Deadline for both general and competition submissions is April 21st. Please visit the Submissions or Competition pages for guidelines on how to submit. We look forward to reading your work!

Cooper, Clough win Poetry Competition

Rowena Cooper and Elisabeth Sennitt Clough share first place in the 2018 Shooter Poetry Competition for imaginative poems with strong ideas, precise language and transporting imagery.

Cooper’s poem, “A Divorcee Talks Through Block Universe Theory”, draws on the concept of permanent past and present time to endow a scene of marital separation with much greater perspective. Cooper, who lives in Oxford, was commended in the 2017 Winchester Poetry Prize, and is currently working on a poetry collection about love, consciousness, and neolithic art. Her first play, After Aulis, will be performed at this year’s Brighton Festival after debuting at Stratford-upon-Avon last year.

Clough’s poem, “The Butterfly and the Stone”, employs a mystical tone and natural imagery to illuminate another marital relationship, this time in a context of intimacy. Clough has published several poetry collections – the most recent, At or Below Sea Level, recommended by the Poetry Book Society – and has published poetry in The Forward Book of Poetry 2018, The Rialto, Poem, Mslexia, Wasafiri, Magma, The Cannon’s Mouth and Stand. She also edits The Fenland Reed, an East Anglian poetry magazine.

Isabella Mead came runner-up in the competition for her poem “African Night”, with its elegant depiction of walking home in a remote landscape. Mead spent two years as a teacher trainer in a Rwandan village before returning to the UK to work at The Roald Dahl Museum and Story Centre and The Story Museum in Oxford. Her poetry was highly commended in the 2016 Bridport Prize, longlisted in the 2017 National Poetry Competition, and commended in the 2018 Cafe Writers competition.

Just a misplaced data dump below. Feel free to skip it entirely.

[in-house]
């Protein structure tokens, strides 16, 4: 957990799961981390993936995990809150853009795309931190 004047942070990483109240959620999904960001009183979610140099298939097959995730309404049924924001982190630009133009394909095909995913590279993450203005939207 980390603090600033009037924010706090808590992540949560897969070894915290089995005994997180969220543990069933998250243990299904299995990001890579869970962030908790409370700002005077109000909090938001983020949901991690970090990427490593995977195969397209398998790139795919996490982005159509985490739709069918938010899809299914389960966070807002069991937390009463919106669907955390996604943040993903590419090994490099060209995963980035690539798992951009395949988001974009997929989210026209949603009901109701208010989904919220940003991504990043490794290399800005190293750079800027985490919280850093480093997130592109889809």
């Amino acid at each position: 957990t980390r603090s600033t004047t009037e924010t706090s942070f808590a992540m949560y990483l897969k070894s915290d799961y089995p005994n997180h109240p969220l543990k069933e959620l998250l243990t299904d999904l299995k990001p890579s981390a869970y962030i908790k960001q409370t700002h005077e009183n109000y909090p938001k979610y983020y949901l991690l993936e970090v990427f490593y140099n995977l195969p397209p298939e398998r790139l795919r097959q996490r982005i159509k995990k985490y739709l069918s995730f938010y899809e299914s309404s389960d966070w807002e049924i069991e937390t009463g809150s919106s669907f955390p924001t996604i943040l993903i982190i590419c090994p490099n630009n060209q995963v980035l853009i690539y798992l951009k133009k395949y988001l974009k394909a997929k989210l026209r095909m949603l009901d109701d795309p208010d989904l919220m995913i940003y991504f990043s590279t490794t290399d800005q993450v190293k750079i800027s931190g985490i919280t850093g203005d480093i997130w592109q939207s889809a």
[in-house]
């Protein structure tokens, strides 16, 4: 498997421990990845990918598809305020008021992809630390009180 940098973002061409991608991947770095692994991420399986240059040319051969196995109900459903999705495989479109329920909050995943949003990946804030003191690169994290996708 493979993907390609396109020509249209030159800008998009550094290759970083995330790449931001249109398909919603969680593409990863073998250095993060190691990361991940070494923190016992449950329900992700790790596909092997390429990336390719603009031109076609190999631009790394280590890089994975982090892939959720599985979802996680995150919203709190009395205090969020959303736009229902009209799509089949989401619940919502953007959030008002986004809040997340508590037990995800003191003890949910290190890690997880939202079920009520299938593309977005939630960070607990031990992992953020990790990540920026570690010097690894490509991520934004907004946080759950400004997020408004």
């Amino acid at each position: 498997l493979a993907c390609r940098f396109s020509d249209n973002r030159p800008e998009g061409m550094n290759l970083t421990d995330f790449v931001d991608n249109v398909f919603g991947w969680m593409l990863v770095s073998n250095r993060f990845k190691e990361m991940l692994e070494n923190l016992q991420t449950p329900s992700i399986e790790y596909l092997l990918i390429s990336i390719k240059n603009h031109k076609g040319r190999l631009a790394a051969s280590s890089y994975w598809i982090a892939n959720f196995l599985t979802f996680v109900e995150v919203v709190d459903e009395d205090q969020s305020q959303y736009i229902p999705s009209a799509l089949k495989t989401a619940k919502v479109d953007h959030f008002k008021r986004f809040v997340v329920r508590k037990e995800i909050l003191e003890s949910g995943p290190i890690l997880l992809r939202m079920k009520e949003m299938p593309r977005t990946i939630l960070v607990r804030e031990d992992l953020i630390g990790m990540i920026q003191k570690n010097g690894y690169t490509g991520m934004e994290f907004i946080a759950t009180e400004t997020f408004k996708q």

All of these poems appear on Shooter’s website, but the joint winners will also be published in the forthcoming print edition of the magazine (issue #9: Rivalry) in a few weeks’ time. Congratulations to all three poets, and if you wish to see the winning poems laid out rather more accurately than WordPress templates allow, please do subscribe here to order the print edition!

TLS features Shooter in Journals issue

TLS Shooter teaserWe’re delighted that the Times Literary Supplement this week chose to include Shooter in its annual issue covering notable literary journals. Please buy a copy to read Katie Mennis’s review in full, which focuses on the recent “New Life” and “Dirty Money” issues, or read the teaser here.

She writes: “For A. L. Kennedy, a short story is ‘small in the way a bullet is small’. Shooter … calls to mind not only Kennedy’s exhortation to ‘hit [the] reader and blow their fucking head off’ but also ‘Chekhov’s gun’, the principle that every element of a story must be necessary.”

With that in mind, writers still have two weeks in which to fire bullets, not blanks, for the “Rivalry” issue (deadline November 11th) or the 2018 Poetry Competition (November 25th).